Status and Potential Therapeutic Importance of n–3 Fatty Acids in Neurodegenerative Disease

  • Akhlaq A. Farooqui

Neurodegenerative diseases are a complex heterogeneous group of diseases associated with site-specific premature and slow death of certain neuronal populations in brain and spinal cord tissues (Graeber and Moran, 2002). For example, in Alzheimer disease (AD) neuronal degeneration occurs in the nucleus basalis, whereas in Parkinson disease (PD) neurons in the substantia nigra die. The most severely affected neurons in Huntington disease (HD) are striatal medium spiny neurons. The neuronal population that is lost in neurodegenerative diseases modulates functions such as controlling movements, processing sensory information, and making decisions. The most important risk factors for neurodegenerative diseases are old age, positive family history, unhealthy lifestyle, and exposure to toxic environment. It is suggested that during normal aging, the ability of the brain to modify its own structural organization and functioning becomes week and liable resulting in loss of some cognitive function (Farooqui and Farooqui, 2009), but neurodegenerative diseases are accompanied by dramatic impairment in ability to modulate structural organization and functioning of the brain tissue. Other risk factors such as genetic defects, abnormalities of antioxidant enzymes, excitotoxicity, cytoskeletal abnormalities, autoimmunity, mineral deficiencies, oxidative stress, metabolic toxicity, blood–brain barrier dysfunction, and hypertension may also contribute to the pathogenesis of neurodegenerative diseases (Rao and Balachandran, 2002; Farooqui, 2009)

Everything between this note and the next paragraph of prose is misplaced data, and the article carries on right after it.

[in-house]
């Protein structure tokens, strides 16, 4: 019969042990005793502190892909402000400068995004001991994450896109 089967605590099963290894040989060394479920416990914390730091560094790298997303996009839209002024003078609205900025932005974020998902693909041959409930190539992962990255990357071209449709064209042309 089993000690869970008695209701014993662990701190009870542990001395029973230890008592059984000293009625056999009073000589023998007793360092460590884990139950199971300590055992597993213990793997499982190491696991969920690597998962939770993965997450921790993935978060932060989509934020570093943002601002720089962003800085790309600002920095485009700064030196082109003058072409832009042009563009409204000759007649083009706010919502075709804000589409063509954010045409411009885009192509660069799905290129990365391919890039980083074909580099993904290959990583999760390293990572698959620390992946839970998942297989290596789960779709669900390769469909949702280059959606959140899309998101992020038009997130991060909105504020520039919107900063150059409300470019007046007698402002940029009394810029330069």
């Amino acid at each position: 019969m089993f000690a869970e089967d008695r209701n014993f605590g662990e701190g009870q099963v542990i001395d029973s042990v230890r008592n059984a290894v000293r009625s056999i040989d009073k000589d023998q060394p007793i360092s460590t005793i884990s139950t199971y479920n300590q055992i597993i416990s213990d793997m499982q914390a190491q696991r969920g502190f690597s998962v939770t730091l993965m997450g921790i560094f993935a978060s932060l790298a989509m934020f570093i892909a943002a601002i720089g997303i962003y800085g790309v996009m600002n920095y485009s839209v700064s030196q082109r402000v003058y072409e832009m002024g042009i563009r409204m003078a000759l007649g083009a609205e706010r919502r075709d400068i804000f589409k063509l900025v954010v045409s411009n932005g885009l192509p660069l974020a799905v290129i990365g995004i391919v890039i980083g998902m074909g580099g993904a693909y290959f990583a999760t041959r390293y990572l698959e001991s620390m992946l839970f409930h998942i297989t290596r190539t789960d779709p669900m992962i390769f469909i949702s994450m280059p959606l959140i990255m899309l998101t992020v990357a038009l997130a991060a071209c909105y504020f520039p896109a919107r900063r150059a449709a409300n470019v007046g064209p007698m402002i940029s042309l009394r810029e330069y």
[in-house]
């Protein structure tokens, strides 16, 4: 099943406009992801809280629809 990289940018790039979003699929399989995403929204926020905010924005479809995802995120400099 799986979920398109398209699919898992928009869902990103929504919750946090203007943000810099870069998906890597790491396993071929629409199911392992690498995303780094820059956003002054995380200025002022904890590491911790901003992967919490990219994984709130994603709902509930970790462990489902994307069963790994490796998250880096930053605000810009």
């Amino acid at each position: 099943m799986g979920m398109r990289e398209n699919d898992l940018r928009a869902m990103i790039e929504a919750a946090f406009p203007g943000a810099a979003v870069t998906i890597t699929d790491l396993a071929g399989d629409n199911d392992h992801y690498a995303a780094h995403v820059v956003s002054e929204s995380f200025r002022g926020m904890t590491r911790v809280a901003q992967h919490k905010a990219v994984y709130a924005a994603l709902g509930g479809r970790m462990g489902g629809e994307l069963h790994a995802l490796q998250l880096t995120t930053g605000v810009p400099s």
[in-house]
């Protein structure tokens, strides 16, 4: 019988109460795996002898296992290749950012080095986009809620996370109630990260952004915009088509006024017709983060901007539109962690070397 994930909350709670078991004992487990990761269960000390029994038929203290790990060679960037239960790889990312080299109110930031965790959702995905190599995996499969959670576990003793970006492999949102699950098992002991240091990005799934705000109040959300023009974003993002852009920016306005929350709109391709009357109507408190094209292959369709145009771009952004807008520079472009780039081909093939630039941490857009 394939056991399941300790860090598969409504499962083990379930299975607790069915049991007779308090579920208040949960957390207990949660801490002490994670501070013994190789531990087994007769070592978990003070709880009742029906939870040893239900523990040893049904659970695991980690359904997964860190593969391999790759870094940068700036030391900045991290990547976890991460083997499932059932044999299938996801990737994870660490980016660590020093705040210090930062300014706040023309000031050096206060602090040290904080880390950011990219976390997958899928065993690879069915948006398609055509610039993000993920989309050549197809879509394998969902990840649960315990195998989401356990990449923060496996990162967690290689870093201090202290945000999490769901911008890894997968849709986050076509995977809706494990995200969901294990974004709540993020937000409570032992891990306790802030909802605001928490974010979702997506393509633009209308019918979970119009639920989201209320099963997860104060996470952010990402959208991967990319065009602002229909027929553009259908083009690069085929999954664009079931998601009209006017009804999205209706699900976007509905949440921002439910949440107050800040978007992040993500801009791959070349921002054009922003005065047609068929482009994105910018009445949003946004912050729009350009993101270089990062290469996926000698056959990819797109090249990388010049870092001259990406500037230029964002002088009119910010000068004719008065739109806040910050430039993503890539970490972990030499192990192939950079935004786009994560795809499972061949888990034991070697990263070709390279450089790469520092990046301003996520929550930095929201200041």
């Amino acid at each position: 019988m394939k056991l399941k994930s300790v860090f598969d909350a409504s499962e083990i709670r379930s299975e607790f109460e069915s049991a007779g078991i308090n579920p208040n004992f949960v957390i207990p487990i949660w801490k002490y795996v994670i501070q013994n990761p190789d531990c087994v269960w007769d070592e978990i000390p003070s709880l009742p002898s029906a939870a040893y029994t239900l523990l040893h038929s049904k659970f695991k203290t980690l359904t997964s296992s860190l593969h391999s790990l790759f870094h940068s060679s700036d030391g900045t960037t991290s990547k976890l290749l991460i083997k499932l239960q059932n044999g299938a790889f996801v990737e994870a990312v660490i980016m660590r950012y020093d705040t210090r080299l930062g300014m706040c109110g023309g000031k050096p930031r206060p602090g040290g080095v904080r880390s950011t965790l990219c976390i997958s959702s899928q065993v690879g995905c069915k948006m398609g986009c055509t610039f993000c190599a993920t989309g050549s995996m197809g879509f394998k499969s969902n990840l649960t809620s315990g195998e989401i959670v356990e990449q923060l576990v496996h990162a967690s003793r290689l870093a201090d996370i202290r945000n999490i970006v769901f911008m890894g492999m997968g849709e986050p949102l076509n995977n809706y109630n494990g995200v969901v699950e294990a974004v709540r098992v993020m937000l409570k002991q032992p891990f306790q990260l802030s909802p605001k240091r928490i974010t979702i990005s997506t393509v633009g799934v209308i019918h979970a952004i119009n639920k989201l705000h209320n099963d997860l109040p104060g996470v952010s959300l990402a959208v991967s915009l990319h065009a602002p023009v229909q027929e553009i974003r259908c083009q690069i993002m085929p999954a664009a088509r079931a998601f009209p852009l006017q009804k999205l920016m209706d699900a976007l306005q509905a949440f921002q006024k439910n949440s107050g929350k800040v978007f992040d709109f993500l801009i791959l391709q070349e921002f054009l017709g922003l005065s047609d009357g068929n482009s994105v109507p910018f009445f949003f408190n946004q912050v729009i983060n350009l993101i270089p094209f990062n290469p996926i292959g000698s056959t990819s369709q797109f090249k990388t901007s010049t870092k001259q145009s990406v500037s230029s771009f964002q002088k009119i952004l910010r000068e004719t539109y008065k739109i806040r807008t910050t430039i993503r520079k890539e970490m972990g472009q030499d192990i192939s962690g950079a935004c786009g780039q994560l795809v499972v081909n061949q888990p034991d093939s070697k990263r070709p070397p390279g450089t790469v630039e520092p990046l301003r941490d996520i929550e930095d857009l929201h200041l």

Amyotrophic Lateral Sclerosis Neurodegenerative Disease Alzheimer Disease Caloric Restriction Parkinson Disease 
These keywords were added by machine and not by the authors. This process is experimental and the keywords may be updated as the learning algorithm improves.


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© Springer Science+Business Media, LLC 2009

Authors and Affiliations

  1. 1.Department of Molecular and Cellular BiochemistryThe Ohio State UniversityColumbusUSA

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